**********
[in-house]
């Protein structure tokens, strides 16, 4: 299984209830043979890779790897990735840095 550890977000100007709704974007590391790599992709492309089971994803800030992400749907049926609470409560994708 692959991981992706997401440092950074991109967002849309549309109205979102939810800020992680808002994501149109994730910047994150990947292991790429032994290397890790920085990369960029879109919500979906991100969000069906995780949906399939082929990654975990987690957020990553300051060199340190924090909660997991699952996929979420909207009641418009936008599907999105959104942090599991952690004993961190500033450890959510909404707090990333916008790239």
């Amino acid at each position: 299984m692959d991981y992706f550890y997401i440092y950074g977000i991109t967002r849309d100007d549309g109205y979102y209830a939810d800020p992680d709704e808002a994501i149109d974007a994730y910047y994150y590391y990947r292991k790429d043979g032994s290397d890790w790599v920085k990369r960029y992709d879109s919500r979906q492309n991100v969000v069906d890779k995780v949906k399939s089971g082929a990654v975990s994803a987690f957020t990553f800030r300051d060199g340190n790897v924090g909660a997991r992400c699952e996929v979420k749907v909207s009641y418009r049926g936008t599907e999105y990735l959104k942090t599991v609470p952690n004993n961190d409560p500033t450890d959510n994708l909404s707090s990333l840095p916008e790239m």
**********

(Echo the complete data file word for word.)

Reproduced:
[in-house]
């Protein structure tokens, strides 16, 4: 299984209830043979890779790897990735840095 550890977000100007709704974007590391790599992709492309089971994803800030992400749907049926609470409560994708 692959991981992706997401440092950074991109967002849309549309109205979102939810800020992680808002994501149109994730910047994150990947292991790429032994290397890790920085990369960029879109919500979906991100969000069906995780949906399939082929990654975990987690957020990553300051060199340190924090909660997991699952996929979420909207009641418009936008599907999105959104942090599991952690004993961190500033450890959510909404707090990333916008790239």
């Amino acid at each position: 299984m692959d991981y992706f550890y997401i440092y950074g977000i991109t967002r849309d100007d549309g109205y979102y209830a939810d800020p992680d709704e808002a994501i149109d974007a994730y910047y994150y590391y990947r292991k790429d043979g032994s290397d890790w790599v920085k990369r960029y992709d879109s919500r979906q492309n991100v969000v069906d890779k995780v949906k399939s089971g082929a990654v975990s994803a987690f957020t990553f800030r300051d060199g340190n790897v924090g909660a997991r992400c699952e996929v979420k749907v909207s009641y418009r049926g936008t599907e999105y990735l959104k942090t599991v609470p952690n004993n961190d409560p500033t450890d959510n994708l909404s707090s990333l840095p916008e790239m």